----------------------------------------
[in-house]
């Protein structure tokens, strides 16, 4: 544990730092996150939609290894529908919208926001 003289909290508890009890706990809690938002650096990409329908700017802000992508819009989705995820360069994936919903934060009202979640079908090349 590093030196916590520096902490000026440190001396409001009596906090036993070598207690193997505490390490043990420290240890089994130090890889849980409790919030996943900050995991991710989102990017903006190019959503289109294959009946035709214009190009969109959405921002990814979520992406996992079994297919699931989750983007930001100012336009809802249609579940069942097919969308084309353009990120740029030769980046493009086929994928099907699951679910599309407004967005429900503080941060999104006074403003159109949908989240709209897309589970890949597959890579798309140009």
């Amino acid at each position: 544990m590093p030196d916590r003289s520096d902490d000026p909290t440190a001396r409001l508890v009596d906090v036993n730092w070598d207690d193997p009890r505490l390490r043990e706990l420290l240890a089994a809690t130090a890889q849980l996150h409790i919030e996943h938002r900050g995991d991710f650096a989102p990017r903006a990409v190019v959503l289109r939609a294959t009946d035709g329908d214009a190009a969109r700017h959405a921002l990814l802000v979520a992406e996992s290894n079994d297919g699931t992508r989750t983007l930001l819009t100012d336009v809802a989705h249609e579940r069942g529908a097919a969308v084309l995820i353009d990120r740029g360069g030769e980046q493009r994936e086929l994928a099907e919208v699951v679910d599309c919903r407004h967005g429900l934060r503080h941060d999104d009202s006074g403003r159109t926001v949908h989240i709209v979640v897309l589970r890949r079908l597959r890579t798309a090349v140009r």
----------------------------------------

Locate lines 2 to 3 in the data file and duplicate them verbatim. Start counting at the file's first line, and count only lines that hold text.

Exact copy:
């Protein structure tokens, strides 16, 4: 544990730092996150939609290894529908919208926001 003289909290508890009890706990809690938002650096990409329908700017802000992508819009989705995820360069994936919903934060009202979640079908090349 590093030196916590520096902490000026440190001396409001009596906090036993070598207690193997505490390490043990420290240890089994130090890889849980409790919030996943900050995991991710989102990017903006190019959503289109294959009946035709214009190009969109959405921002990814979520992406996992079994297919699931989750983007930001100012336009809802249609579940069942097919969308084309353009990120740029030769980046493009086929994928099907699951679910599309407004967005429900503080941060999104006074403003159109949908989240709209897309589970890949597959890579798309140009």
């Amino acid at each position: 544990m590093p030196d916590r003289s520096d902490d000026p909290t440190a001396r409001l508890v009596d906090v036993n730092w070598d207690d193997p009890r505490l390490r043990e706990l420290l240890a089994a809690t130090a890889q849980l996150h409790i919030e996943h938002r900050g995991d991710f650096a989102p990017r903006a990409v190019v959503l289109r939609a294959t009946d035709g329908d214009a190009a969109r700017h959405a921002l990814l802000v979520a992406e996992s290894n079994d297919g699931t992508r989750t983007l930001l819009t100012d336009v809802a989705h249609e579940r069942g529908a097919a969308v084309l995820i353009d990120r740029g360069g030769e980046q493009r994936e086929l994928a099907e919208v699951v679910d599309c919903r407004h967005g429900l934060r503080h941060d999104d009202s006074g403003r159109t926001v949908h989240i709209v979640v897309l589970r890949r079908l597959r890579t798309a090349v140009r």